Keywords:  DNA repair; base excision repair (BER); base excision repair (BER)glycosylases; mitochdrial damage; mitochondria; transcription
  4. Pharmacol Res. 2022 Sep 26. pii: S1043-6618(22)00412-1. [Epub ahead of print] 106466
      Until recently it was thought that most humans only harbor one type of mitochondrial DNA (mtDNA), however, deep sequencing and single-cell analysis has shown the converse - that mixed populations of mtDNA (heteroplasmy) are the norm. This is important because heteroplasmy levels can change dramatically during transmission in the female germ line, leading to high levels causing severe mitochondrial diseases. There is also emerging evidence that low level mtDNA mutations contribute to common late onset diseases such as neurodegenerative disorders and cardiometabolic diseases because the inherited mutation levels can change within developing organs and non-dividing cells over time. Initial predictions suggested that the segregation of mtDNA heteroplasmy was largely stochastic, with an equal tendency for levels to increase or decrease. However, transgenic animal work and single-cell analysis have shown this not to be the case during germ-line transmission and in somatic tissues during life. Mutation levels in specific mtDNA regions can increase or decrease in different contexts and the underlying molecular mechanisms are starting to be unraveled. In this review we provide a synthesis of recent literature on the mechanisms of selection for and against mtDNA variants. We identify the most pertinent gaps in our understanding and suggest ways these could be addressed using state of the art techniques.
    Keywords:  mitochondria; mitophagy; mtDNA; mutant; selection; selfish
  5. Sci Rep. 2022 Sep 26. 12(1): 16030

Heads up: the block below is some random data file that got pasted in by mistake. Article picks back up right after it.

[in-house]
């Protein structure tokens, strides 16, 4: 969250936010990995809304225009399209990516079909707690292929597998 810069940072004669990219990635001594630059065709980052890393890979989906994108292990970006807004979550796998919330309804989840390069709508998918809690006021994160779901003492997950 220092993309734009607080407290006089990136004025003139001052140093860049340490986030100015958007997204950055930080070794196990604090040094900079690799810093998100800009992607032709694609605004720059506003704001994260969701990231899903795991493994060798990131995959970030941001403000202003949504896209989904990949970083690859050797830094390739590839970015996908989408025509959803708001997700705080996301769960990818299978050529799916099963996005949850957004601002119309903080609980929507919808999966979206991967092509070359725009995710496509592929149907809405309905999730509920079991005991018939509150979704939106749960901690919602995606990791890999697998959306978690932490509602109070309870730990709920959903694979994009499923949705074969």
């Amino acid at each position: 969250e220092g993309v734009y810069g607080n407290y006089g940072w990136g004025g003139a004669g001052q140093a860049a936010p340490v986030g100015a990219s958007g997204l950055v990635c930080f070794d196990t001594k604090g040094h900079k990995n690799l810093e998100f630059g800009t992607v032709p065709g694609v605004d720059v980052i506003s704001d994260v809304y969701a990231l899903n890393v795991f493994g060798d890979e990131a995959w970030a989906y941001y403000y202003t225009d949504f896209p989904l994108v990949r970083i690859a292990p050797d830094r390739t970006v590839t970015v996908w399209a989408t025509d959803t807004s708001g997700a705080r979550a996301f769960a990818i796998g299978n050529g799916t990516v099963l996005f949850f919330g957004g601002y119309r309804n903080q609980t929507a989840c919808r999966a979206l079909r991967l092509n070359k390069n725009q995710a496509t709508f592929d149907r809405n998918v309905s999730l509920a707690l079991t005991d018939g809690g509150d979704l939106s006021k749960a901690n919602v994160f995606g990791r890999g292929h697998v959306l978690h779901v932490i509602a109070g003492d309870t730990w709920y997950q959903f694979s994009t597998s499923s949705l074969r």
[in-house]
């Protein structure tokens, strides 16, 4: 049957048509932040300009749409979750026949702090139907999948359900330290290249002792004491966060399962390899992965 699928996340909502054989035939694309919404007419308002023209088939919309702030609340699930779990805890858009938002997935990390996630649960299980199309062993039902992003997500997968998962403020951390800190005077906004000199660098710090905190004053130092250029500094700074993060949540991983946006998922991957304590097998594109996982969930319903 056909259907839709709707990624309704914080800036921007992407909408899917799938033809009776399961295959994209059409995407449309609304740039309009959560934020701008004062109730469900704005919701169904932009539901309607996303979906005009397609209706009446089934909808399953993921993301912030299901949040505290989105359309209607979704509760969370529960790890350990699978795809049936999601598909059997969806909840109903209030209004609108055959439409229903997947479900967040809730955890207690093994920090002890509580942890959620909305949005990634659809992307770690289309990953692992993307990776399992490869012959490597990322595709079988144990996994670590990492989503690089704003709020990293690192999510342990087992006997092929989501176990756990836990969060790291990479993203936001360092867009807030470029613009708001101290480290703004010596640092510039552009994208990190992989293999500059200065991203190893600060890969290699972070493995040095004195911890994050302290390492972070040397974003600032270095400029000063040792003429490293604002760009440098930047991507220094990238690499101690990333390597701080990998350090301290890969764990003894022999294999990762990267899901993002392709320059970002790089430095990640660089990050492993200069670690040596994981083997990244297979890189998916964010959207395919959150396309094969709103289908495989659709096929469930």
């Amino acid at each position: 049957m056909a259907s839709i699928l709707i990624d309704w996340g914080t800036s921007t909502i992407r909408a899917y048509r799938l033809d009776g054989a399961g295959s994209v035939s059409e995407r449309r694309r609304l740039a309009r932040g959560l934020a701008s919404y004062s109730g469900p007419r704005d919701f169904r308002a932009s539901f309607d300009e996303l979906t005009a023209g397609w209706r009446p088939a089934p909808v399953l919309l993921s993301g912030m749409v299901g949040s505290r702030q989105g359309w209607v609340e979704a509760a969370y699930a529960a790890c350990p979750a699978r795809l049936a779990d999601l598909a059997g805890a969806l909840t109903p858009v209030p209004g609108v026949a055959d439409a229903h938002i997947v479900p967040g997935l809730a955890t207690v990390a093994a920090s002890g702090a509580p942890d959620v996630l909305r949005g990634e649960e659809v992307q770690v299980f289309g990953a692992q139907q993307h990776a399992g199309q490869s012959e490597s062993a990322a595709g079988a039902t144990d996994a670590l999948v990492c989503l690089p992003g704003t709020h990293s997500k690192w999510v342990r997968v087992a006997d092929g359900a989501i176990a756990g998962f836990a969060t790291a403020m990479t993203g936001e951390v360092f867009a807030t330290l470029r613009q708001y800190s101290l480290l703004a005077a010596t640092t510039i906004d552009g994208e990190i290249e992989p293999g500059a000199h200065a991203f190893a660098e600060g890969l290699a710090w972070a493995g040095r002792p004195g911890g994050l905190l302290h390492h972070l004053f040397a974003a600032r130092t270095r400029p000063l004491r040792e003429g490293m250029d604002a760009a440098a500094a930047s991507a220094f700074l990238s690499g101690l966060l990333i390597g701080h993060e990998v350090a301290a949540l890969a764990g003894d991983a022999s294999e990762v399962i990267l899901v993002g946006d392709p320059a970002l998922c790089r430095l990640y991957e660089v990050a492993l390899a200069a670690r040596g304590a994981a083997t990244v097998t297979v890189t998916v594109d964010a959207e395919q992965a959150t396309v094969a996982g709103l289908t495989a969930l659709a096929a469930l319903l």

Genetic mutations in fused in sarcoma (FUS) cause amyotrophic lateral sclerosis (ALS). Although mitochondrial dysfunction and stress granule have been crucially implicated in FUS proteinopathy, the molecular basis remains unclear. Here, we show that DHX30, a component of mitochondrial RNA granules required for mitochondrial ribosome assembly, interacts with FUS, and plays a crucial role in ALS-FUS. WT FUS did not affect mitochondrial localization of DHX30, but the mutant FUS lowered the signal of mitochondrial DHX30 and promoted the colocalization of cytosolic FUS aggregates and stress granule markers. The immunohistochemistry of the spinal cord from an ALS-FUS patient also confirmed the colocalization, and the immunoelectron microscope demonstrated decreased mitochondrial DHX30 signal in the spinal motor neurons. Subcellular fractionation by the detergent-solubility and density-gradient ultracentrifugation revealed that mutant FUS also promoted cytosolic mislocalization of DHX30 and aggregate formation. Interestingly, the mutant FUS disrupted the DHX30 conformation with aberrant disulfide formation, leading to impaired mitochondrial translation. Moreover, blue-native gel electrophoresis revealed an OXPHOS assembly defect caused by the FUS mutant, which was similar to that caused by DHX30 knockdown. Collectively, our study proposes DHX30 as a pivotal molecule in which disulfide-mediated conformational change mediates mitochondrial dysfunction and cytosolic aggregate formation in ALS-FUS.